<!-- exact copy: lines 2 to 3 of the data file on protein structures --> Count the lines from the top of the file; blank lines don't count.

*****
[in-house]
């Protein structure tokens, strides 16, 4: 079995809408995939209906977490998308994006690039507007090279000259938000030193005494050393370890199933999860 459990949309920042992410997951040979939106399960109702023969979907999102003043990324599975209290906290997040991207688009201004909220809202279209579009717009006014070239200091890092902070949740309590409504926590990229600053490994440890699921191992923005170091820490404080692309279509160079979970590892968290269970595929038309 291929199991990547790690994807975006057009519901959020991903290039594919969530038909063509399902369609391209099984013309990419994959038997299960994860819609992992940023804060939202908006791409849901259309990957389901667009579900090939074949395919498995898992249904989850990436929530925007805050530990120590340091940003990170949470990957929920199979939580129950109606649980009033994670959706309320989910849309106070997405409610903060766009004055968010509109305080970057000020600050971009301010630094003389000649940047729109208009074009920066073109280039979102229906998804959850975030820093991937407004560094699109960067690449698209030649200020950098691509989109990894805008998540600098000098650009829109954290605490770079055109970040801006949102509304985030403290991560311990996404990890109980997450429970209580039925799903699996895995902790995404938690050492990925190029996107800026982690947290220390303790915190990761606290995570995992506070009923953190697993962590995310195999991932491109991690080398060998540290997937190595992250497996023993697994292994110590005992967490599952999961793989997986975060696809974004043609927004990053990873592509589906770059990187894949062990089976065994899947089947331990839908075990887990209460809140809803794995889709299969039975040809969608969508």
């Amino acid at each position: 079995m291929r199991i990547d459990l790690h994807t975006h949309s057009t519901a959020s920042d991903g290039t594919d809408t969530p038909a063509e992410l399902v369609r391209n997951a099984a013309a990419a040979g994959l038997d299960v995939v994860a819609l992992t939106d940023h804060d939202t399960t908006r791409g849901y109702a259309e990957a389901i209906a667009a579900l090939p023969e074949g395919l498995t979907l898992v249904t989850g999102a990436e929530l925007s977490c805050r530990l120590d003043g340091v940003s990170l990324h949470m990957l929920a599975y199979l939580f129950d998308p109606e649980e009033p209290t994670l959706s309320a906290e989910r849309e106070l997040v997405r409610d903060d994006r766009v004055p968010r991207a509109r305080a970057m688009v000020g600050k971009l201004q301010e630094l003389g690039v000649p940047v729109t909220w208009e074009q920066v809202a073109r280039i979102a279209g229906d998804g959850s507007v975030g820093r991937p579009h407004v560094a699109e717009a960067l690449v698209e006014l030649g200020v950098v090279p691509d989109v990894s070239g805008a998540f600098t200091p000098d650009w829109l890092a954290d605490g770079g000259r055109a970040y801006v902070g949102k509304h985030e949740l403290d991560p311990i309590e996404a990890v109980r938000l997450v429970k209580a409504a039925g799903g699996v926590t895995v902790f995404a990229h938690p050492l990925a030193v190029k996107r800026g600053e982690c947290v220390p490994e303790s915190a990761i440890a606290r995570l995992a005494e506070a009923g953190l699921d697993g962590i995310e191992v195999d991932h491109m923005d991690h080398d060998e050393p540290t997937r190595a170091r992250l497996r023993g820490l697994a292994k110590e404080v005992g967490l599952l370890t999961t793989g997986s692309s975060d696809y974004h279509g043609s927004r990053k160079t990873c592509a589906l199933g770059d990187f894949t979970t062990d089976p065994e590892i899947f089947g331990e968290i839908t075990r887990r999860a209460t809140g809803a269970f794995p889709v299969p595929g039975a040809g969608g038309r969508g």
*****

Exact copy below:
């Protein structure tokens, strides 16, 4: 079995809408995939209906977490998308994006690039507007090279000259938000030193005494050393370890199933999860 459990949309920042992410997951040979939106399960109702023969979907999102003043990324599975209290906290997040991207688009201004909220809202279209579009717009006014070239200091890092902070949740309590409504926590990229600053490994440890699921191992923005170091820490404080692309279509160079979970590892968290269970595929038309 291929199991990547790690994807975006057009519901959020991903290039594919969530038909063509399902369609391209099984013309990419994959038997299960994860819609992992940023804060939202908006791409849901259309990957389901667009579900090939074949395919498995898992249904989850990436929530925007805050530990120590340091940003990170949470990957929920199979939580129950109606649980009033994670959706309320989910849309106070997405409610903060766009004055968010509109305080970057000020600050971009301010630094003389000649940047729109208009074009920066073109280039979102229906998804959850975030820093991937407004560094699109960067690449698209030649200020950098691509989109990894805008998540600098000098650009829109954290605490770079055109970040801006949102509304985030403290991560311990996404990890109980997450429970209580039925799903699996895995902790995404938690050492990925190029996107800026982690947290220390303790915190990761606290995570995992506070009923953190697993962590995310195999991932491109991690080398060998540290997937190595992250497996023993697994292994110590005992967490599952999961793989997986975060696809974004043609927004990053990873592509589906770059990187894949062990089976065994899947089947331990839908075990887990209460809140809803794995889709299969039975040809969608969508």
């Amino acid at each position: 079995m291929r199991i990547d459990l790690h994807t975006h949309s057009t519901a959020s920042d991903g290039t594919d809408t969530p038909a063509e992410l399902v369609r391209n997951a099984a013309a990419a040979g994959l038997d299960v995939v994860a819609l992992t939106d940023h804060d939202t399960t908006r791409g849901y109702a259309e990957a389901i209906a667009a579900l090939p023969e074949g395919l498995t979907l898992v249904t989850g999102a990436e929530l925007s977490c805050r530990l120590d003043g340091v940003s990170l990324h949470m990957l929920a599975y199979l939580f129950d998308p109606e649980e009033p209290t994670l959706s309320a906290e989910r849309e106070l997040v997405r409610d903060d994006r766009v004055p968010r991207a509109r305080a970057m688009v000020g600050k971009l201004q301010e630094l003389g690039v000649p940047v729109t909220w208009e074009q920066v809202a073109r280039i979102a279209g229906d998804g959850s507007v975030g820093r991937p579009h407004v560094a699109e717009a960067l690449v698209e006014l030649g200020v950098v090279p691509d989109v990894s070239g805008a998540f600098t200091p000098d650009w829109l890092a954290d605490g770079g000259r055109a970040y801006v902070g949102k509304h985030e949740l403290d991560p311990i309590e996404a990890v109980r938000l997450v429970k209580a409504a039925g799903g699996v926590t895995v902790f995404a990229h938690p050492l990925a030193v190029k996107r800026g600053e982690c947290v220390p490994e303790s915190a990761i440890a606290r995570l995992a005494e506070a009923g953190l699921d697993g962590i995310e191992v195999d991932h491109m923005d991690h080398d060998e050393p540290t997937r190595a170091r992250l497996r023993g820490l697994a292994k110590e404080v005992g967490l599952l370890t999961t793989g997986s692309s975060d696809y974004h279509g043609s927004r990053k160079t990873c592509a589906l199933g770059d990187f894949t979970t062990d089976p065994e590892i899947f089947g331990e968290i839908t075990r887990r999860a209460t809140g809803a269970f794995p889709v299969p595929g039975a040809g969608g038309r969508g």